RENO, Nev. (AP) — A wing apparently malfunctioned before an experimental aircraft crashed, killing a retired Air Force pilot from California during qualification heats of the Reno National Championship Air Races in Nevada last week, according to a preliminary crash report.
Portions of the right wing separated from the Backovich GP-5 dubbed “Sweet Dreams” before the aircraft rolled to the right and crashed Sept. 8 in a more than half-mile-long debris path, according to a National Transportation Safety Board summary released Saturday.READ MORE: Forward Progress Stopped In Nelson, Sandra Fires In Butte County
The pilot, Lee Behel, 64, of San Jose, died in the crash. No one else was injured.
It could take a year or more for a final accident report in the Behel crash, NTSB spokesman Keith Holloway said Monday.
The crash occurred in a remote part of the Stead Airport race course north of Reno, far from grandstands where a racing plane that plunged into a spectator area in 2011 killed the pilot and 10 other people, and injured dozens more.
The Reno Air Racing Association is cooperating with the Behel investigation, and the preliminary report found no lapse or error on behalf of the organization, Race spokesman Mike Draper said.READ MORE: Sacramento Police Investigate Officer-Involved Shooting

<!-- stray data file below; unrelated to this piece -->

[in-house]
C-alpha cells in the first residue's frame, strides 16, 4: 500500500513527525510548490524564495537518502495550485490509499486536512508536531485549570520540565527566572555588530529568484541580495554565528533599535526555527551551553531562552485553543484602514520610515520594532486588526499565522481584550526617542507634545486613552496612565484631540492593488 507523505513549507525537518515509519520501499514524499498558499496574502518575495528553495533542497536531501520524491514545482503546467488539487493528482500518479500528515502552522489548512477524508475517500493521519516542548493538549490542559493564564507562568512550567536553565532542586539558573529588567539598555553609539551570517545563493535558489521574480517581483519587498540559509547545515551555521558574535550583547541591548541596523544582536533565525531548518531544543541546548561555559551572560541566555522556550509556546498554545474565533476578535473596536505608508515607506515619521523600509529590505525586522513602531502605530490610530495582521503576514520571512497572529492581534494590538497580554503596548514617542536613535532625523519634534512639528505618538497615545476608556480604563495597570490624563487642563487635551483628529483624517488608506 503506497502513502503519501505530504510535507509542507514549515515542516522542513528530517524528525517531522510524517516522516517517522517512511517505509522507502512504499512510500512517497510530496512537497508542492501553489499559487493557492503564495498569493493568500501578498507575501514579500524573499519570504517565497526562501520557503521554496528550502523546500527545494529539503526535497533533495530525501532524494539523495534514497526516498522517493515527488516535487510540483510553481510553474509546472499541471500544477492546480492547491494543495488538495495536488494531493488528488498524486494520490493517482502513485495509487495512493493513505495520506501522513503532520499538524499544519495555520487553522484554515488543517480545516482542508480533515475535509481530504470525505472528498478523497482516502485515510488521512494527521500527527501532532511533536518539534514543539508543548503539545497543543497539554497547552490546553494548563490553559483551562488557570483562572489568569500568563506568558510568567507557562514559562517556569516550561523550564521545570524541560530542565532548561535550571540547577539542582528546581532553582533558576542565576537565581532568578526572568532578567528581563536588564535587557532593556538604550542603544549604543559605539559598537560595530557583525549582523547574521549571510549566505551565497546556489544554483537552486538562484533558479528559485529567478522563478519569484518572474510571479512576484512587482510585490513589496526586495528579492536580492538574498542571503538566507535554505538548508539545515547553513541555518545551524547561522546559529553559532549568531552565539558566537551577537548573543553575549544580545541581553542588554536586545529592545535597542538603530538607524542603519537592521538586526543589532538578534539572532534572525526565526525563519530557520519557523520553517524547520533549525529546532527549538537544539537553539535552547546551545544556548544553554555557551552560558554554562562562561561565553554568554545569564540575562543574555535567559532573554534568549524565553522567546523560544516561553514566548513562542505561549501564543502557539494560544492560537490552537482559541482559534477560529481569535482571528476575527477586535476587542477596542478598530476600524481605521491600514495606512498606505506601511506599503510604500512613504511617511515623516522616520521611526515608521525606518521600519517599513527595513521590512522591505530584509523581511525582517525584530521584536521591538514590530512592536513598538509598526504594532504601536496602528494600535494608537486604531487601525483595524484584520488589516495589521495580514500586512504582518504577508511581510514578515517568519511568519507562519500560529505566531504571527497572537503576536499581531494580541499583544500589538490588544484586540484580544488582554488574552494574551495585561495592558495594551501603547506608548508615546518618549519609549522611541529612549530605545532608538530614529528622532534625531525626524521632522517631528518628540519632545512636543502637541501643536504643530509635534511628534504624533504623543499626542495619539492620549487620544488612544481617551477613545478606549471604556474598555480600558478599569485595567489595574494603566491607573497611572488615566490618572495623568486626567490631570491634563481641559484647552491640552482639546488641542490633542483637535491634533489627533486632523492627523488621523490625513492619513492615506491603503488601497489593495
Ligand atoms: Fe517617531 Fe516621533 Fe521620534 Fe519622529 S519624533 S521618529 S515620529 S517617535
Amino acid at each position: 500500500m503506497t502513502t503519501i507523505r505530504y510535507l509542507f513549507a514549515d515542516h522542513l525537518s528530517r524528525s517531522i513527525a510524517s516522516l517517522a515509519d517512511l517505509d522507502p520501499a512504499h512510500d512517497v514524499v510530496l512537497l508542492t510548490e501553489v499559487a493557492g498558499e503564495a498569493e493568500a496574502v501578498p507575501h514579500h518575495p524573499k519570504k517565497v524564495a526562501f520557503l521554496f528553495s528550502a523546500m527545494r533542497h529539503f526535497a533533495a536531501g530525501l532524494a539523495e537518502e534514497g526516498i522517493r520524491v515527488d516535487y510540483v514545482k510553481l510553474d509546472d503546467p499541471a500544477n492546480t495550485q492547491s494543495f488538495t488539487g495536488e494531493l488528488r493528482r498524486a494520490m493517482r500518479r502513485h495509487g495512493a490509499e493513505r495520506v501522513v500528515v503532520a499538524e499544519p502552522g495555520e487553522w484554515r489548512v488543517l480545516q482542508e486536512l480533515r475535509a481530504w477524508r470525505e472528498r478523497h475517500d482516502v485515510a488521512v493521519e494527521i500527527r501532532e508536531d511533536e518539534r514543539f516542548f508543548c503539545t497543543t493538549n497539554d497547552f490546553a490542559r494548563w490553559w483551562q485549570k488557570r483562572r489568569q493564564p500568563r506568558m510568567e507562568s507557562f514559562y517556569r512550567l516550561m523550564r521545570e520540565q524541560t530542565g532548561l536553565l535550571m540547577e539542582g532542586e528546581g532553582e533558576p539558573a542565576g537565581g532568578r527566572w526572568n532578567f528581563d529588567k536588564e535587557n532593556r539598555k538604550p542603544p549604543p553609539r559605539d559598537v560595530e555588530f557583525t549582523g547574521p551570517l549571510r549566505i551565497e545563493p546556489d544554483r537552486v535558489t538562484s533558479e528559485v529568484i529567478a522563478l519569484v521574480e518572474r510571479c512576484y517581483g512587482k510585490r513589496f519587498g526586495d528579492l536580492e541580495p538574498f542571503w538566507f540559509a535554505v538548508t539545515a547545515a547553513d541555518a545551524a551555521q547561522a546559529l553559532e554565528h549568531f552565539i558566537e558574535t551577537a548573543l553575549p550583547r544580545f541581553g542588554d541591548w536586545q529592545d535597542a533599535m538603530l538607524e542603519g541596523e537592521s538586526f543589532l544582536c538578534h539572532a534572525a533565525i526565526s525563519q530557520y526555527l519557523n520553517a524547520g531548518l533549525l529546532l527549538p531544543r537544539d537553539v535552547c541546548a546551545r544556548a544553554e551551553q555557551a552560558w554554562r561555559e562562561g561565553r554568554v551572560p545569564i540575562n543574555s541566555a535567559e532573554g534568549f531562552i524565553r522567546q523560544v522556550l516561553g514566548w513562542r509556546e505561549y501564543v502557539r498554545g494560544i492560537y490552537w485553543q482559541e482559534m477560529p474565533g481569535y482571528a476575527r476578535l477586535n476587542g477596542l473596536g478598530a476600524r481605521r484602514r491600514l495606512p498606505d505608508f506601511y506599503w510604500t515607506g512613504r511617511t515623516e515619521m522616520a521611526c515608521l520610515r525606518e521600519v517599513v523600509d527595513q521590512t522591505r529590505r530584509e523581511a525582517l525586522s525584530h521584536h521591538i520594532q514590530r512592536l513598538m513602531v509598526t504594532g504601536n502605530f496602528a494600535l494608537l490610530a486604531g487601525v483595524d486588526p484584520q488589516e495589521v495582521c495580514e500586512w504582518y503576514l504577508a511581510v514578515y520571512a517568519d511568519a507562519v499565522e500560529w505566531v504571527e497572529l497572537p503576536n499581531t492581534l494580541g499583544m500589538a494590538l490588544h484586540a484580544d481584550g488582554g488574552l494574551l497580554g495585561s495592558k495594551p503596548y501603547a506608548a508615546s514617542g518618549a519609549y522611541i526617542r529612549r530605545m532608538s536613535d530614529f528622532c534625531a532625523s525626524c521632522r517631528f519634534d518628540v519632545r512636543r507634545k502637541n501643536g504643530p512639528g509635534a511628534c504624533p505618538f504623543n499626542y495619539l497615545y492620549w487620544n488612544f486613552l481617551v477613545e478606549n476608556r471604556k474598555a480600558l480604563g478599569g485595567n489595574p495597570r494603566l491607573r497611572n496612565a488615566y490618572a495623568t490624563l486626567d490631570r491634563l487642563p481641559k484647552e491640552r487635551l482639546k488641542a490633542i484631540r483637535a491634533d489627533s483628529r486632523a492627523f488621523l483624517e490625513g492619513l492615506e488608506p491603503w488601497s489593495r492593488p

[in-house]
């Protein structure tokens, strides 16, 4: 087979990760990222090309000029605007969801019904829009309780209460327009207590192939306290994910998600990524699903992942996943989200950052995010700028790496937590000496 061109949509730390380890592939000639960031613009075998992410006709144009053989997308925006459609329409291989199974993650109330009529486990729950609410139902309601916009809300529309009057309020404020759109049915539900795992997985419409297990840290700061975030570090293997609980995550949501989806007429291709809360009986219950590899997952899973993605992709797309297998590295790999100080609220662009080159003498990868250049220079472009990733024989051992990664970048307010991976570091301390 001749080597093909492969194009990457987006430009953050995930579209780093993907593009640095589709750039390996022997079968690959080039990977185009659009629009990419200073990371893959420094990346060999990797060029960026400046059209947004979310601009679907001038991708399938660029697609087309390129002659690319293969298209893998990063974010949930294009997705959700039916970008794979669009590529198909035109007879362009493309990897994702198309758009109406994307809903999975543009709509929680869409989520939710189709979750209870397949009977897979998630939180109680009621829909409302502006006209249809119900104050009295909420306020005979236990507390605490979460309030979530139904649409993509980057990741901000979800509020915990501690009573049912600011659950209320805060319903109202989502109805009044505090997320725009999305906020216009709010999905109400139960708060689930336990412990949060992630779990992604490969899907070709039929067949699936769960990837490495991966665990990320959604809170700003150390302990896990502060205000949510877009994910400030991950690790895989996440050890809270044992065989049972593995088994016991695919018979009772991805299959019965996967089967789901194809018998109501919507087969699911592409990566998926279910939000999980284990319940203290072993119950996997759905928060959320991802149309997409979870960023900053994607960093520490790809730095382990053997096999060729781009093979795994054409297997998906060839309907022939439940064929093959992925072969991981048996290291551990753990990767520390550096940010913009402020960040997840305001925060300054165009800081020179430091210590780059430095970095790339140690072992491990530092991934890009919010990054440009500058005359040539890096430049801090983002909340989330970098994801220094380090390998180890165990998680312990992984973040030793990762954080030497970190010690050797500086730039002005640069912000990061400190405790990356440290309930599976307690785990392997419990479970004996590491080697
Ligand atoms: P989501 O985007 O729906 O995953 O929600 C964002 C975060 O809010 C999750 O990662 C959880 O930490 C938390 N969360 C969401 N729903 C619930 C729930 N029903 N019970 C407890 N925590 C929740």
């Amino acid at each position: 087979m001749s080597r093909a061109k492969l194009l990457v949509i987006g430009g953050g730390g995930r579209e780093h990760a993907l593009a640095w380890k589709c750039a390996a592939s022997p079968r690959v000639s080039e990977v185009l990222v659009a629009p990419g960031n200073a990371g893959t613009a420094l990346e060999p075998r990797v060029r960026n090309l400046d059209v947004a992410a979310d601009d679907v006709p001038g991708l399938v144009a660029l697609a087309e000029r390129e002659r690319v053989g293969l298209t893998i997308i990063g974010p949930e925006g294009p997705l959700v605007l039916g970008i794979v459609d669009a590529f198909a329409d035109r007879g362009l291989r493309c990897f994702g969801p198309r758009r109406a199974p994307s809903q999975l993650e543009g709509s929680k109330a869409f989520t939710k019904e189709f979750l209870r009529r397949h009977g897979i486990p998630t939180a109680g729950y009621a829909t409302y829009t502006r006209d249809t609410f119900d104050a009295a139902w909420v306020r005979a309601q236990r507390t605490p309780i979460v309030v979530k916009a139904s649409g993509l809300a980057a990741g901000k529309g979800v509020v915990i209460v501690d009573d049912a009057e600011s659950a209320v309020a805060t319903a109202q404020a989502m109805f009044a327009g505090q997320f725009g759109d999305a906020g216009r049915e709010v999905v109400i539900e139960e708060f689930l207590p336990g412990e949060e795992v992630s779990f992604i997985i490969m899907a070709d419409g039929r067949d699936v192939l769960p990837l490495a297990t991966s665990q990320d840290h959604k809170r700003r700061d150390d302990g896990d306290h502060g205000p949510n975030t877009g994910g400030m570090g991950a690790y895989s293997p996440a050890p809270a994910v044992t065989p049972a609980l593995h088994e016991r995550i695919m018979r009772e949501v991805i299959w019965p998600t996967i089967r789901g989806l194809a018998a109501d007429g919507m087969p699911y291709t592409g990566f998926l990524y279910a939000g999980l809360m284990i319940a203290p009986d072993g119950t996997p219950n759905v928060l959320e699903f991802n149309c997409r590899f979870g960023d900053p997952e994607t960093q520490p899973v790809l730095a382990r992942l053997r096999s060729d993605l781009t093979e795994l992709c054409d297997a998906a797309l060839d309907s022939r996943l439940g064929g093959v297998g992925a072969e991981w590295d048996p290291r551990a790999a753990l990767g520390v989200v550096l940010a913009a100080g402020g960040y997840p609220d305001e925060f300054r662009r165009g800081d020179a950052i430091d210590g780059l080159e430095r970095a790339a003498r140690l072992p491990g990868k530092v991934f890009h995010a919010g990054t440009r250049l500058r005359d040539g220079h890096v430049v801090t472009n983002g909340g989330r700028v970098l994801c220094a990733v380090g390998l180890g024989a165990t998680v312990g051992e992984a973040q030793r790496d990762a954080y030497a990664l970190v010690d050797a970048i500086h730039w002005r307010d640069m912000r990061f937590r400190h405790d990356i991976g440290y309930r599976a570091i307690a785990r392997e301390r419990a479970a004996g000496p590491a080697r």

Nearly 120 pilots flew in six aircraft classes during the 51st annual National Championship Air Races, which ended Sunday with Steven Hinton Jr. of Chino, California, piloting a P-51 Mustang to his sixth consecutive Breitling Unlimited Gold championship.
Hinton, 27, logged a top speed of more than 492 mph in the final race.
Pilot Bob Wolstenholme of Colmar, Pennsylvania, made an emergency landing with his aircraft, “Another Mistress,” amid a cloud of smoke on a runway Sunday afternoon during a sport-class race. Wolstenholme wasn’t injured, Hinton said.
The races draw thousands of spectators to see high-performance and experimental planes fly wingtip-to-wingtip as low as 50 feet off the sagebrush desert on an oval path around pylons. Distances and speeds depend on the class of aircraft.
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